Republican Figures Urge Biden Not to Deploy Troops in Ukraine-Russia Dispute

A number of GOP figures have voiced opposition to the U.S. getting involved in a potential war, amid fears Ukraine is about to be invaded by Russia.

There have been ongoing concerns that Russia is planning to enter into Ukraine having amassed more than 100,000 troops and a large amount of military equipment along the two countries' border.

The U.S. has also ordered relatives of its embassy staff to leave the Ukrainian capital of Kyiv, warning an invasion could come "at any time." Russian troops previously annexed the territory of Crimea from Ukraine in 2014.

Arizona Congressman Paul Gosar was one of those who said that it is not in the interest of the country to launch an attack if the current military standoff in Europe escalates.

"We have no dog in the Ukraine fight. Not one American soldier should die there, and not one American bullet should be fired there," Gosar said in a January 22 statement.

"We just lost Afghanistan to sandal-wearing goat herders. I assure your Russian military is no joke either. The same clowns urging US intervention have the same stupid ROE that caused losses in Viet Nam, Iraq and Afghanistan."

Gosar also suggested that the U.S. should be more focused on domestic issues, such as the immigration crisis, adding that our "own borders remain open and we have been under a sustained and successful attack" from those illegally entering the country in record numbers.

"Getting involved in a military situation with no US interest [it] is America Last not America First," Gosar added.

A similar sentiment was expressed by Kentucky rep. Thomas Massie after tweeting that the United States "should not be involved in any future war" in Ukraine.

"Too many in our government care about the Ukrainian border more than the U.S. border," Massie said.

Florida congressman and staunch Donald Trump supporter Anthony Sabatini also said that an "American First" policy should mean no U.S. involvement in Ukraine. Sabatini has set up a petition urging President Joe Biden not to involve the U.S. with the situation in Ukraine.

"Joe Biden is failing the American people. Sign my petition today to put AMERICA FIRST and demand that we focus on America's border crisis," the petition states.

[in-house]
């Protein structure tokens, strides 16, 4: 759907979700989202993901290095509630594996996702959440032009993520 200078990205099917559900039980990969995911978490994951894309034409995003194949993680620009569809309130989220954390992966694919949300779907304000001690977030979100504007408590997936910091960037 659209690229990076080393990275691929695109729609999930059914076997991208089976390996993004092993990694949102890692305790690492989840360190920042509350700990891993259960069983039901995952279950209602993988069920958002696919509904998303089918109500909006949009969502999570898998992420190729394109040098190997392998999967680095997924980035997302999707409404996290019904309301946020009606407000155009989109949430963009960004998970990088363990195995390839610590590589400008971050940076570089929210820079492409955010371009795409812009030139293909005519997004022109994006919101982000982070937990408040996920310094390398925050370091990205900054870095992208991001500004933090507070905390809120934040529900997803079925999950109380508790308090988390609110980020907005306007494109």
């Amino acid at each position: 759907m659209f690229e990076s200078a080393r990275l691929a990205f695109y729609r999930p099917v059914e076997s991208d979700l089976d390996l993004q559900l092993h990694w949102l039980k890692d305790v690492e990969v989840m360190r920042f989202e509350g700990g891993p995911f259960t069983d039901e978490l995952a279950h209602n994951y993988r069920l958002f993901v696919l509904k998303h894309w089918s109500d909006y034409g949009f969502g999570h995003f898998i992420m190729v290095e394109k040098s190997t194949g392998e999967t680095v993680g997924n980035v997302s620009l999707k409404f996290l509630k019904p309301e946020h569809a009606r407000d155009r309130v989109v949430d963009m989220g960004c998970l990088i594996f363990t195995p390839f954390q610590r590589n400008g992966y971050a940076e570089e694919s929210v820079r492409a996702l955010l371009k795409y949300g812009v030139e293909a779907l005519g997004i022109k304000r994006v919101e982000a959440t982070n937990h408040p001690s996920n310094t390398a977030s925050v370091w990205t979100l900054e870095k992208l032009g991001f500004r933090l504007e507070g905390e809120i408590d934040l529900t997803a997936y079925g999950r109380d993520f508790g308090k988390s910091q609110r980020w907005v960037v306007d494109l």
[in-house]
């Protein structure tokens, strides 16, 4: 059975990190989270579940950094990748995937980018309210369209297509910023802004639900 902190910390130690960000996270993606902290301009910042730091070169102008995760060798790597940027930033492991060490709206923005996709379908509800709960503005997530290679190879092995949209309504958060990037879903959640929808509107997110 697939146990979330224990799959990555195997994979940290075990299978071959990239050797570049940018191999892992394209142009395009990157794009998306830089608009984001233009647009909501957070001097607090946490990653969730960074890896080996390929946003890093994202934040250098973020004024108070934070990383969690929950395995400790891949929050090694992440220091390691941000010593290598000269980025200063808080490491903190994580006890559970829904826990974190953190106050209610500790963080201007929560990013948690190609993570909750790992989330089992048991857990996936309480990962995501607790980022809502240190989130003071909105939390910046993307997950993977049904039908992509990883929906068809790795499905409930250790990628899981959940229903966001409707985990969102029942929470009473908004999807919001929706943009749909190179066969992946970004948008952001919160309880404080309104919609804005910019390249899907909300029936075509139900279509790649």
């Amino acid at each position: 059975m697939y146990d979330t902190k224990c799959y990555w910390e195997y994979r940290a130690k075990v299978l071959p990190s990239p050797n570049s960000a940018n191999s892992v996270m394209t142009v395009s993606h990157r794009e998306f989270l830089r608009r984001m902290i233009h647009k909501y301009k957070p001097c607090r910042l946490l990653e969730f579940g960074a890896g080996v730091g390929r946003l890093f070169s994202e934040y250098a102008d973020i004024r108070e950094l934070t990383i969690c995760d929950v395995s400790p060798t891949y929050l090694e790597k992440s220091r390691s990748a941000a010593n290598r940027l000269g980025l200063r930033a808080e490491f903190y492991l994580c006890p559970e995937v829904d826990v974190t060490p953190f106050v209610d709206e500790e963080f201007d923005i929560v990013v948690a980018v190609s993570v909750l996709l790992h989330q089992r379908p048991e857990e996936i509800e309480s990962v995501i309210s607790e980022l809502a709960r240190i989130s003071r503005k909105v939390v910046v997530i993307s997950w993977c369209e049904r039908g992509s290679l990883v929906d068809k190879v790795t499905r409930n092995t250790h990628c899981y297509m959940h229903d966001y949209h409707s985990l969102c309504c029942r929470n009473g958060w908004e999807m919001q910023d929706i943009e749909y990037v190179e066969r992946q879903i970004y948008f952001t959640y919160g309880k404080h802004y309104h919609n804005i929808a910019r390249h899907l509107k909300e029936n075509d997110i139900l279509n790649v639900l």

A number of other GOP figures have called on Biden to impose tougher sanctions against Russia in order to deter any military action in Ukraine.

On Sunday, GOP Sen. Joni Ernst called on the Biden administration to "act now" impose a new round of sanctions on Russia to try and prevent a potential invasion.

"When it comes to pushing back against Russia, we need to show strength and not be in a position of doctrine of appeasement, which seems to be how President Biden has worked his administration," Ernst told CNN's State on the Union.

"So, we do need to go ahead and impose sanctions on Russia now. We need to show them that we mean business and we will be there for Ukraine should they invade."

Biden has also been criticized by Republicans after he suggested that a "minor incursion" by Russia may result in a less severe response, instead of sending out a stronger message to Putin.

Speaking to Fox News, Texas Rep. Michael McCaul accused Biden of being a "weak president" whose lack of deterrence will result in Putin being able to "conduct what could be the largest invasion in Europe since World War II."

McCaul added: "The key to addressing Russian aggression is deterrence. This administration has done far too little to deter Russia from further invading Ukraine which is why I introduced the GUARD Act. This bill expedites significant additional lethal assistance to Ukraine and immediately sanctions Putin's malign influence project, the Nord Stream 2 pipeline.

"Slow rolling this type of assistance and support, as Kyiv sits at the epicenter of what could be the biggest conflict since World War II, is absolutely unacceptable."

White House press secretary Jen Psaki later clarified Biden's remarks, stating that any Russian military forces moving across the Ukrainian border will be considered a "renewed invasion" and it will be met with a "swift, severe, and united response from the United States and our Allies."

Fewer than one in six Americans want U.S. soldiers deployed to defend Ukraine if Russia invades the country, according to a poll published on Friday last week, as high level talks got underway in Geneva.

A poll from Convention of States Action (COSA), in partnership with the Trafalgar Group, found that just 15.3 percent of likely general election voters believed the U.S. should provide troops as "boots on the ground" in the event of an invasion.

Across the political divide, Democratic Senator Chris Coons said in an interview with The Hill that he did not support deploying U.S. troops into Ukraine in the event that Russia invades the former Soviet nation, "because frankly, I think we would simply be sacrificing them."

"I do think that we should provide as much support as we possibly can from our NATO allies that are immediately adjacent to Ukraine," he was reported as saying.

gop russia  ukraine
Rep. Paul Gosar speaks at a news conference at the Capitol Building on December 07, 2021 in Washington, D.C. The Arizona congressman has said "not one American soldier should die" in Ukraine amid fears of an invasion by Russia. Anna Moneymaker/Getty Images